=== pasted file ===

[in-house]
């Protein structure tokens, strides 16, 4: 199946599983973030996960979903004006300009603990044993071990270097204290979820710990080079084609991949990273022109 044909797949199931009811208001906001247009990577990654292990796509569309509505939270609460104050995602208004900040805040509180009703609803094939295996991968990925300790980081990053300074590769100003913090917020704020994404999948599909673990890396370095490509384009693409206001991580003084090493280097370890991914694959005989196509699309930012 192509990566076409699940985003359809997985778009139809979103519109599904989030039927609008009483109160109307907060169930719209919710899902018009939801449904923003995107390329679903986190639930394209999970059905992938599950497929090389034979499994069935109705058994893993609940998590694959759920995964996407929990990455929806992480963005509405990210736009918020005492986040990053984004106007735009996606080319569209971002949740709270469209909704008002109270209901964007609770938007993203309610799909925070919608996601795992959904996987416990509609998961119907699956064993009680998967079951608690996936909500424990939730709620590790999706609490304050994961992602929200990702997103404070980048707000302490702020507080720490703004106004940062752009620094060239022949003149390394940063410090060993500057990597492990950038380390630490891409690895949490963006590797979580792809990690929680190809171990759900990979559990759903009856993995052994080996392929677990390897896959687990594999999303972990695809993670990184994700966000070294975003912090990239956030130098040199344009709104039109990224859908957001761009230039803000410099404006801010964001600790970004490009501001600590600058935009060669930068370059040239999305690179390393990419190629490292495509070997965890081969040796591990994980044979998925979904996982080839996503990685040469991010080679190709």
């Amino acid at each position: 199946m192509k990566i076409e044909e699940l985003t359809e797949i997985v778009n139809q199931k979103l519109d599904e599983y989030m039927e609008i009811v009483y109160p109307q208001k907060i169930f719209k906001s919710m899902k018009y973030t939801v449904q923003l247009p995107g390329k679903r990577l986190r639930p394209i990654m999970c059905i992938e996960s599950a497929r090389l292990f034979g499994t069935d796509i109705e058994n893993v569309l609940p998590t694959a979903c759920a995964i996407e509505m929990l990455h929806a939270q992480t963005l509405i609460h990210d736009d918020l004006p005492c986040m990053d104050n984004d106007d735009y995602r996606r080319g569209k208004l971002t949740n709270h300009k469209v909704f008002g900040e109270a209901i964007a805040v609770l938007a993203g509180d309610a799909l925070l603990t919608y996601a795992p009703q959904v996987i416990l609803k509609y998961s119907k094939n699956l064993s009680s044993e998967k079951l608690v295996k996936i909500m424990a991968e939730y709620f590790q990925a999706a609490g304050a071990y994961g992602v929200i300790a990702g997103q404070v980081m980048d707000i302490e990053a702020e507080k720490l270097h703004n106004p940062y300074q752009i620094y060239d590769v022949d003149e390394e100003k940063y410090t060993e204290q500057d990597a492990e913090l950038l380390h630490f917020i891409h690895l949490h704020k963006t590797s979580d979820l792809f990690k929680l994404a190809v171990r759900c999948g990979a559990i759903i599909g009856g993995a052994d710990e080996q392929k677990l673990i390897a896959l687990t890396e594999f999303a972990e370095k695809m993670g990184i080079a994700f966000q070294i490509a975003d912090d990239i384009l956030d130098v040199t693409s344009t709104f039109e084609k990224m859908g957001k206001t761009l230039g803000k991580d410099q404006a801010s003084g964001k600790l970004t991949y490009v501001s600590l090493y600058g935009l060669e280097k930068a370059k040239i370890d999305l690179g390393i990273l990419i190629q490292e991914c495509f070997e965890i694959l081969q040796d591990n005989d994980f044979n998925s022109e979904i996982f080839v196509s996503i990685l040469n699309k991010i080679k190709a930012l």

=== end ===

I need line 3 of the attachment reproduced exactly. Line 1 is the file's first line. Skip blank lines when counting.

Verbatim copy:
């Amino acid at each position: 199946m192509k990566i076409e044909e699940l985003t359809e797949i997985v778009n139809q199931k979103l519109d599904e599983y989030m039927e609008i009811v009483y109160p109307q208001k907060i169930f719209k906001s919710m899902k018009y973030t939801v449904q923003l247009p995107g390329k679903r990577l986190r639930p394209i990654m999970c059905i992938e996960s599950a497929r090389l292990f034979g499994t069935d796509i109705e058994n893993v569309l609940p998590t694959a979903c759920a995964i996407e509505m929990l990455h929806a939270q992480t963005l509405i609460h990210d736009d918020l004006p005492c986040m990053d104050n984004d106007d735009y995602r996606r080319g569209k208004l971002t949740n709270h300009k469209v909704f008002g900040e109270a209901i964007a805040v609770l938007a993203g509180d309610a799909l925070l603990t919608y996601a795992p009703q959904v996987i416990l609803k509609y998961s119907k094939n699956l064993s009680s044993e998967k079951l608690v295996k996936i909500m424990a991968e939730y709620f590790q990925a999706a609490g304050a071990y994961g992602v929200i300790a990702g997103q404070v980081m980048d707000i302490e990053a702020e507080k720490l270097h703004n106004p940062y300074q752009i620094y060239d590769v022949d003149e390394e100003k940063y410090t060993e204290q500057d990597a492990e913090l950038l380390h630490f917020i891409h690895l949490h704020k963006t590797s979580d979820l792809f990690k929680l994404a190809v171990r759900c999948g990979a559990i759903i599909g009856g993995a052994d710990e080996q392929k677990l673990i390897a896959l687990t890396e594999f999303a972990e370095k695809m993670g990184i080079a994700f966000q070294i490509a975003d912090d990239i384009l956030d130098v040199t693409s344009t709104f039109e084609k990224m859908g957001k206001t761009l230039g803000k991580d410099q404006a801010s003084g964001k600790l970004t991949y490009v501001s600590l090493y600058g935009l060669e280097k930068a370059k040239i370890d999305l690179g390393i990273l990419i190629q490292e991914c495509f070997e965890i694959l081969q040796d591990n005989d994980f044979n998925s022109e979904i996982f080839v196509s996503i990685l040469n699309k991010i080679k190709a930012l």